10 Aug How does addiction play out in the Family Courts?
Considerations for happier, healthier communities and families
There’s no other way to say it, addiction issues are a big problem in our society. They can rip marriages apart, destroy lives and impact future generations. Whether it’s drugs, alcohol, gambling, sex or other, there are detrimental effects for all involved – not just the person suffering (or functioning) with the disease.
While you may be able to guess how severe and ‘obvious’ drug or alcohol addiction may play out in child custody matters, there are many other ways addiction can play out in family law matters – and you need to be prepared. Below we cover a few examples of addictions and just some of the consequences and considerations.
SUBSTANCES (including alcohol)
The most obvious and talked about issue with this type of addiction is, of course, child custody. The number one consideration the Court will make is whether the addiction poses an unacceptable risk of harm to a child. Only then is it relevant. These risks can include inadequate care or supervision of a child, impaired decision making, passive inhalation and exposure to substances or domestic abuse.
The number one key factor here is that it must be proven. It can’t be a suspicion of addiction and you must have evidence of behaviour that may cause unacceptable risk to a child and the connection between the two. Meaning, this behaviour happens when the person is under the influence.
So how does the Court look at this? Most commonly, the Court will order hair follicle or urine testing but may also include blood, oral swabs or breath testing.
If the tests (often random) come back positive, they will explore minimising risk to the children. Very rarely is a no-access order given as it is recognised that regular contact with both parents, when safe to do so, is important for the development of the child.
Risk minimisation may include:
- Ongoing drug testing
- Supervised contact
- Rehabilitation and/or counselling.
Preparing for a financial settlement requires pooling assets. That means full transparency of all bank accounts, super funds and other assets and liabilities. And this includes a gambling debt one party may have wracked up – whether the other spousal partner knows about it or not.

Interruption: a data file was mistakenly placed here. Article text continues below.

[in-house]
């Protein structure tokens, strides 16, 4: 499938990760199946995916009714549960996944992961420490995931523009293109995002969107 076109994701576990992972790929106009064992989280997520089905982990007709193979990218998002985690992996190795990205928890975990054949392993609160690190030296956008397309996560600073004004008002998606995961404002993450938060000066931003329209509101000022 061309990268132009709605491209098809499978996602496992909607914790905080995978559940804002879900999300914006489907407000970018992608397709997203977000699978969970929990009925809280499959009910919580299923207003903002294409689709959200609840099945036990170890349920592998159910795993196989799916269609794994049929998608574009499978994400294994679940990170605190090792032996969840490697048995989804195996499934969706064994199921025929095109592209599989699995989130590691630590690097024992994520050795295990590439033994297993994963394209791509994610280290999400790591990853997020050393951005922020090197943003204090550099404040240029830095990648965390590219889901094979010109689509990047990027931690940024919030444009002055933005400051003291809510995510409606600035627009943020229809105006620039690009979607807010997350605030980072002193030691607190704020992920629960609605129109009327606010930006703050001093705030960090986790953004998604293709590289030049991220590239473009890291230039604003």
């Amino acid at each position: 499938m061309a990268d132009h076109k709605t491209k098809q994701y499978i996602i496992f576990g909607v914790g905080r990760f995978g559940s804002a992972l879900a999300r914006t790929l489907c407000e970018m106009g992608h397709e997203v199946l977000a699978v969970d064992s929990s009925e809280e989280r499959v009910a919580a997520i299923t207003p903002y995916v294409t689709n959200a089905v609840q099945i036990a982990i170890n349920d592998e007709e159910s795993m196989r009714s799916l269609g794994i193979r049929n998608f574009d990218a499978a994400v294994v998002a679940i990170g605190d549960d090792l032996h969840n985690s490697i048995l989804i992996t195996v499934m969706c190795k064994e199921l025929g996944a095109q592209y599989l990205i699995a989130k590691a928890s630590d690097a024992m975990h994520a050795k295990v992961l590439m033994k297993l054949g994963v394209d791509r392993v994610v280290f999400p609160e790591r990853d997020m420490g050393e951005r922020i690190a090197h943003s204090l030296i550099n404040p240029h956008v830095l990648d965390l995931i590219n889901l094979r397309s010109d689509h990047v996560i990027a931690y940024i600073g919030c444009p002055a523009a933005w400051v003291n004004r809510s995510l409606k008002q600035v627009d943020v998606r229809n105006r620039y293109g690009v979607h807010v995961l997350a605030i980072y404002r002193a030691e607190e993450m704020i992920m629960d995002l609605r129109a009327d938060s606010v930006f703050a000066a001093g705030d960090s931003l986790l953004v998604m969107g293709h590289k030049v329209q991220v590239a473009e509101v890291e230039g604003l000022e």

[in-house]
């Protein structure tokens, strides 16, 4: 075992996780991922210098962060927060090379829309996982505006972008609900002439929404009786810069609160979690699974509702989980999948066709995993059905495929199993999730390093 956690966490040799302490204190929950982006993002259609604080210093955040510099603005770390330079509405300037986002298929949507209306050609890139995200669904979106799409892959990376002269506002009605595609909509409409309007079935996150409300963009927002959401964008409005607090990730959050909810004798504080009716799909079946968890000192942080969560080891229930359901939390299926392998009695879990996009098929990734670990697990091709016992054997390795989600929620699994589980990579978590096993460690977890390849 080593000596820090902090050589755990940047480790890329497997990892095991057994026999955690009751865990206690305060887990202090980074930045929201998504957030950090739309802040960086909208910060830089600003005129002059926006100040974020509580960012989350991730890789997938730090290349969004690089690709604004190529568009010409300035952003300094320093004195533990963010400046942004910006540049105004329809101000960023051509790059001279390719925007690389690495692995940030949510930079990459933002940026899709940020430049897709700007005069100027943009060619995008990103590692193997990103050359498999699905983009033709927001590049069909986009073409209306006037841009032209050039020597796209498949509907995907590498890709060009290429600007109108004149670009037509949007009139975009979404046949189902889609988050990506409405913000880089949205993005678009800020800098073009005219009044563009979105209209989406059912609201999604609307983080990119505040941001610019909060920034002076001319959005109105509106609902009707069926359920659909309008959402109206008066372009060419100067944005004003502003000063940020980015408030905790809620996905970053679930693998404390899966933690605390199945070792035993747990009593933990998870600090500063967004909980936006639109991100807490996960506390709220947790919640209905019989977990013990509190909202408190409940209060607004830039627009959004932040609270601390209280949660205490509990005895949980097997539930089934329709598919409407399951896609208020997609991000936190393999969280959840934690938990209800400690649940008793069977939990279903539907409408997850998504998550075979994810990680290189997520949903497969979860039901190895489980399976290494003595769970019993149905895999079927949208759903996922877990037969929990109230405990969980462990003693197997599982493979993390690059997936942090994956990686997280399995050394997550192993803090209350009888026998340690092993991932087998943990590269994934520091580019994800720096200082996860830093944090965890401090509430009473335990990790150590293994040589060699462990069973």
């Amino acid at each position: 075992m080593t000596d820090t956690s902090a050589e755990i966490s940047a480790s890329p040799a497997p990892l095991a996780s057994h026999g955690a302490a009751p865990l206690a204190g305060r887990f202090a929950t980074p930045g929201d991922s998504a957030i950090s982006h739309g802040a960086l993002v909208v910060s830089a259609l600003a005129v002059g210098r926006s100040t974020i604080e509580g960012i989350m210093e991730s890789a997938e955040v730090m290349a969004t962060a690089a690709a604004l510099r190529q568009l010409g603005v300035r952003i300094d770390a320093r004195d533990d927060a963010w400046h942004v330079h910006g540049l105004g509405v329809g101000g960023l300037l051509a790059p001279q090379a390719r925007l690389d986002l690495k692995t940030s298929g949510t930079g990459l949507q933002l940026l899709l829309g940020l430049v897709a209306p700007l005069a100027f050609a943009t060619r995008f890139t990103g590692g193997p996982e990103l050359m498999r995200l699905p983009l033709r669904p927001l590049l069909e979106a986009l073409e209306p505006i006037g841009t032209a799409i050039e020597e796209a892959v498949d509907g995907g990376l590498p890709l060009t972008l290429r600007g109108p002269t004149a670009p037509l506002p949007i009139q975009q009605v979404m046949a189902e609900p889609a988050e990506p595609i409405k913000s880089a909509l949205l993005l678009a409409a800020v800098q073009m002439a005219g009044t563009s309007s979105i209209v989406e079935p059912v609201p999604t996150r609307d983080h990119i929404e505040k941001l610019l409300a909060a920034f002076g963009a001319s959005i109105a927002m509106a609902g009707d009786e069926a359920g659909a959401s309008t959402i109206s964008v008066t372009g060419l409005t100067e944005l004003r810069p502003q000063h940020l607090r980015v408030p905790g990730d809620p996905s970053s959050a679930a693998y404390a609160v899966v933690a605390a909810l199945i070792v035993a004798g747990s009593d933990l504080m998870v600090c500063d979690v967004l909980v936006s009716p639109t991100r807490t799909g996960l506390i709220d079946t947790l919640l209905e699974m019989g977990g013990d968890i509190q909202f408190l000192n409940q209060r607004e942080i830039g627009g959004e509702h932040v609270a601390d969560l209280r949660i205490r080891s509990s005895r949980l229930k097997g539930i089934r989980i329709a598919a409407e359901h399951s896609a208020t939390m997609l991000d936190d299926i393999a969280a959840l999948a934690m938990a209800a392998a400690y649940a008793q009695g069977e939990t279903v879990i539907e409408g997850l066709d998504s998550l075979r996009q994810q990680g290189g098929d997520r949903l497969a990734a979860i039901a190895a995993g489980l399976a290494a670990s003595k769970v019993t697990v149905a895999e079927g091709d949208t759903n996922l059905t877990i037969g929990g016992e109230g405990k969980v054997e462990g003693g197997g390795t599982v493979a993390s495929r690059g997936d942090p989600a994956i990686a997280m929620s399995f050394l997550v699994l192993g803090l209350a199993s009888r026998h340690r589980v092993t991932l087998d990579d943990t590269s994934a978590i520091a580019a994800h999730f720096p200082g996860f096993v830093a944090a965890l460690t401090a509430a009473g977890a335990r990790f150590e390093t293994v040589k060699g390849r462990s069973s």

That’s right, their debt is your debt! Sadly, the existence of a problem or the severity of it, may only be revealed during this process.
Part of this process though is an assessment of respective parties’ financial and non-financial contributions which helps determine the division of assets. However, this may also apply for ‘negative contributions’ where the Courts may make an adjustment according to the impact.
If you become aware of this type of debt in your relationship, you should seek immediate legal advice on how to protect yourself. This may be by way of a Binding Financial Agreement in your relationship.
Does your case involve an affair by an alleged or diagnosed sex addict? Gone are the days where you are required to determine ‘fault’ in a divorce, however sex addiction can still affect settlement and custody matters.
While adultery won’t affect child custody, the Courts will weigh up whether the addiction will have a negative impact on the children. For example, has the addict performed lewd activities in front of the children? Or left the children unsupervised to pursue a sexual rendezvous? These factors may come into play with custody decisions.
Money spent to support the addiction (e.g. brothels and holidays) can also be factored into the ‘negative contribution’ argument mentioned above for gambling debt.
Further to this, the betrayal of the act/s may increase the level of emotional angst between the parties and make coming to a settlement arrangement harder, longer and more costly.
In all cases, whether they involved addiction or not, it is prudent for individuals to consider whether or not a counsellor should be engaged to help process and navigate this turbulent time.
At Toomey Family Law, we believe the way lawyers and our legal system deal with these matters should be based on sensitivity, compassion and and with long-term benefits in mind.
We need a whole-person and whole-family approach to not just protect our children but also help people achieve long-term success over their afflictions.